Sunday, July 13, 2014

7/14/14—Reclaiming Parts of Myself

A friend of mine spent the weekend backpacking with his dog in the most beautiful spot. The pictures he posted made me want to be fit enough to do it. He said there were nice spots you could drive to, but I like the idea...the romance...of this backpacking thing. 

Of course that doesn't mean I'll ever do it. I've been camping before, but with a blow up mattress and a huge cooler and plenty of clothes. When you have to carry everything you need on your back and sleep on the ground, it's different. Even if I were fit enough to do it, I'm not sure I'd manage very well out in the wilderness alone, even with my three dogs with me. In fact, I'd have to be brave enough for four. Still, my friend's hike is only ranked intermediate, so it's doable. 

Many, many years ago I set out on a difficult-ranked hike on my own. It was March, so some of the rocks were a little icy in the shade. It was grueling, even though I was very fit at the time. The first three miles down the mountain and past all the waterfalls was easy, but it was the part on the way back that was straight up that was hard. There was a boy scout group doing the same hike and we'd pass each other, then rest. Then pass each other, then rest. It was nice knowing they were there in case I hurt myself. It was also nice to see a bunch of boys struggling as much as me. When I was climbing up, I was in shorts, even though it was very cold out. Then when I'd rest, I'd have to cover up or freeze. It was probably the biggest "adventure" of my life. 

I've gone back to that trail since then, but have never done the hard part of the hike...just the mile or so in and back out again. I'll never be 30 again. And I doubt I'll ever do that hike in quite that way again. But I mourn the loss of my fitness, most of which came at the hands of too much food, too little exercise and a lot of depression. 

Sometimes it seems so easy for me to make bad choices. But it isn't really easy. It's hard because bad choices weigh on you. And they're much harder to fix than they are to make. Over the years I've made bad choices with my work, with men and, of course, with my weight. All of them were much harder to fix than make.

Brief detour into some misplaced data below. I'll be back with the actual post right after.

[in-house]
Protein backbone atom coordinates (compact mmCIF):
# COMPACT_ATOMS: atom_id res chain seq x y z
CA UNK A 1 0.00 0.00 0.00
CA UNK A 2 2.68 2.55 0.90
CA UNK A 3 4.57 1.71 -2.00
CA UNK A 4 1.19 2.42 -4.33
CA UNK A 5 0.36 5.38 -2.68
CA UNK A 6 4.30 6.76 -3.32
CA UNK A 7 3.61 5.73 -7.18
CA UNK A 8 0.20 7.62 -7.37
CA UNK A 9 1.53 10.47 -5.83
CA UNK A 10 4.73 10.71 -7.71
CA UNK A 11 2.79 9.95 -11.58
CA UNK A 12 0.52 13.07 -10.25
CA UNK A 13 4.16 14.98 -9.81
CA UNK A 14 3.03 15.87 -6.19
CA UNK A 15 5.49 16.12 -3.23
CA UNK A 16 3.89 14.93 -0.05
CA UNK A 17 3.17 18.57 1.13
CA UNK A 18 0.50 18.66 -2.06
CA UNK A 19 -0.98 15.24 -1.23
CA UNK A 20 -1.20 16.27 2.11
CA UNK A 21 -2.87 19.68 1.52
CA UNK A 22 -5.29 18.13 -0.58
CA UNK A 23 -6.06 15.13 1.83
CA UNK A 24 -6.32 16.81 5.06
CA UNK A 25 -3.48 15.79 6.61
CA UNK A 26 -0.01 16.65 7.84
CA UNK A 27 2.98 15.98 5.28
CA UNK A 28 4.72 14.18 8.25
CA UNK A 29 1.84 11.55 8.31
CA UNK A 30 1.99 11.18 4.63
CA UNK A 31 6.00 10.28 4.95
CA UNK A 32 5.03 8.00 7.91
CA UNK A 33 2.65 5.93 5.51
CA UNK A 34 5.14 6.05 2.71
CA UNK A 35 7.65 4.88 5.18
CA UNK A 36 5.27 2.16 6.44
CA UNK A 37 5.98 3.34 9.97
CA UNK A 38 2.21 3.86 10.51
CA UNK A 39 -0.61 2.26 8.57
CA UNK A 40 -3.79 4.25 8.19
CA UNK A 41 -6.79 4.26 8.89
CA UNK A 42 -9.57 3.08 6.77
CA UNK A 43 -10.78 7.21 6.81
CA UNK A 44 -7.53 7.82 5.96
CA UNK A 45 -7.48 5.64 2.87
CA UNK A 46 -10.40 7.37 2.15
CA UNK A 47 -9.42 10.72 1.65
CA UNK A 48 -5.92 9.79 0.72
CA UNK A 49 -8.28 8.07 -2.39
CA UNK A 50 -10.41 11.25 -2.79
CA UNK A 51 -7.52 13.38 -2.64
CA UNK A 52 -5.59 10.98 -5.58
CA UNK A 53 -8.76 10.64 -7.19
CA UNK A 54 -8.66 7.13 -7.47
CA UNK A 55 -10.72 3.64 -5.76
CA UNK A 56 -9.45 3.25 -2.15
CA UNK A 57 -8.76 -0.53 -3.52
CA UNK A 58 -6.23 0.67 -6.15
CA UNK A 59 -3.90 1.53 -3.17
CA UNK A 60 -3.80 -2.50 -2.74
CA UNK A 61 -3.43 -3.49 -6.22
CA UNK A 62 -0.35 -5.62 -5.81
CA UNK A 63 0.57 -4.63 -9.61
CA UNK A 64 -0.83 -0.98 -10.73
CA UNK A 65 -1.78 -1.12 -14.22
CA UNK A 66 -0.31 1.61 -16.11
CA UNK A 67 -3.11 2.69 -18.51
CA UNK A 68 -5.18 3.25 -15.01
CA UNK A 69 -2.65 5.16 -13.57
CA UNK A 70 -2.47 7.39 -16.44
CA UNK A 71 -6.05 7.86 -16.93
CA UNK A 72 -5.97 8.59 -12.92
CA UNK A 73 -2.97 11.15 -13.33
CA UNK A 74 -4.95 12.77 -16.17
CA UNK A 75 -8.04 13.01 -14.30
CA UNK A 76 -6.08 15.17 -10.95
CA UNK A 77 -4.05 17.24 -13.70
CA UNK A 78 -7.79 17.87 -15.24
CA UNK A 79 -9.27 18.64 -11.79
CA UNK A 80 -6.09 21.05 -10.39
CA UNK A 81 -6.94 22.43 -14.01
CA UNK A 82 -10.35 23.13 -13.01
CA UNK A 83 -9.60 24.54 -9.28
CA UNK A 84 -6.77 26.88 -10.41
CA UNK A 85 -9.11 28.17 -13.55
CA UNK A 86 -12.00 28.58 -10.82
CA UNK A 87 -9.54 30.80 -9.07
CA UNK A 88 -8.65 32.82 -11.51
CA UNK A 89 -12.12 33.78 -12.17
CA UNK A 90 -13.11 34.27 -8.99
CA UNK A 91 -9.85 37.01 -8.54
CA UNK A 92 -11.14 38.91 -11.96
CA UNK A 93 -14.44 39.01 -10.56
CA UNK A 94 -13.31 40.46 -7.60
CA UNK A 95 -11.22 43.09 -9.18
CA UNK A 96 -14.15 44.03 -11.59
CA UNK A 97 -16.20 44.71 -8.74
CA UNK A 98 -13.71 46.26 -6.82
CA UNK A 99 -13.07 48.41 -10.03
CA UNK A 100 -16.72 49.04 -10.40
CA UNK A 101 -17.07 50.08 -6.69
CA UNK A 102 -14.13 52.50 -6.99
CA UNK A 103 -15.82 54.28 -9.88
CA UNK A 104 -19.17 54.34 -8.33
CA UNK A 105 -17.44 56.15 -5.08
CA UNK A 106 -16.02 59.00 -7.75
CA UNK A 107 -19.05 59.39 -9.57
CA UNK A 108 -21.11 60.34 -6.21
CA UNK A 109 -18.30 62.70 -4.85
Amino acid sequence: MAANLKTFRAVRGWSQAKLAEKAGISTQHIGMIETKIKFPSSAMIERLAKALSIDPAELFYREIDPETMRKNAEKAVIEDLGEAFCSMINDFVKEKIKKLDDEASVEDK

Truth is I've been very complacent about my weight and fitness for a long time now. I'm doing more and more about it, but my progress is slow. I was surprised at how my friend's pictures made me all wistful for hiking again. Usually when I get wistful for physical activity, it's yoga. But I have a tendency to get vertigo these days, which makes yoga classes hard. I seem to find teachers that, even though you tell them you get vertigo, bark at you if you remain on the floor while everyone else has gotten up. I guess they don't understand how vertigo can feel like there's extra gravity on you while your head is spinning. You simply can't get up.

Anyway, it's nice to have a muse that can help you make better choices. Hiking may be that muse for me. When I was younger I would drive to a different place in my Hiking in Virginia guidebook every couple of weeks and explore something new. I may never have the balls to backpack in and do what my friend did over an entire weekend, but I know there are plenty of hikes around here that I could do starting maybe later this fall or next spring. Frankly, there are some easy ones I could do right now, for that matter. But I'm thinking of hikes in maybe the intermediate range...the ones with altitude changes that open up into into striking vistas that make the exertion worthwhile...the ones that aren't so crowded...the ones that go five or six miles, up and down hills or mountains.  

I think I haven't quite realized the price I've paid in terms of my relationship with nature because of my bad choices. Seeing those pictures this weekend really struck me for some reason. For one thing, the terrain is unusual for this part of the country, so I want to see it. But it was as if I was standing in his pics, feeling strong, feeling the breeze on me, having energy, giving my body a nice workout and feeling like an extension of the terrain...that's what I miss. 

I may not be able to get back to my 30 year old body and strength. But I can get back to the trail. And I can reclaim some of the parts of myself I set aside so long ago through my bad choices. 

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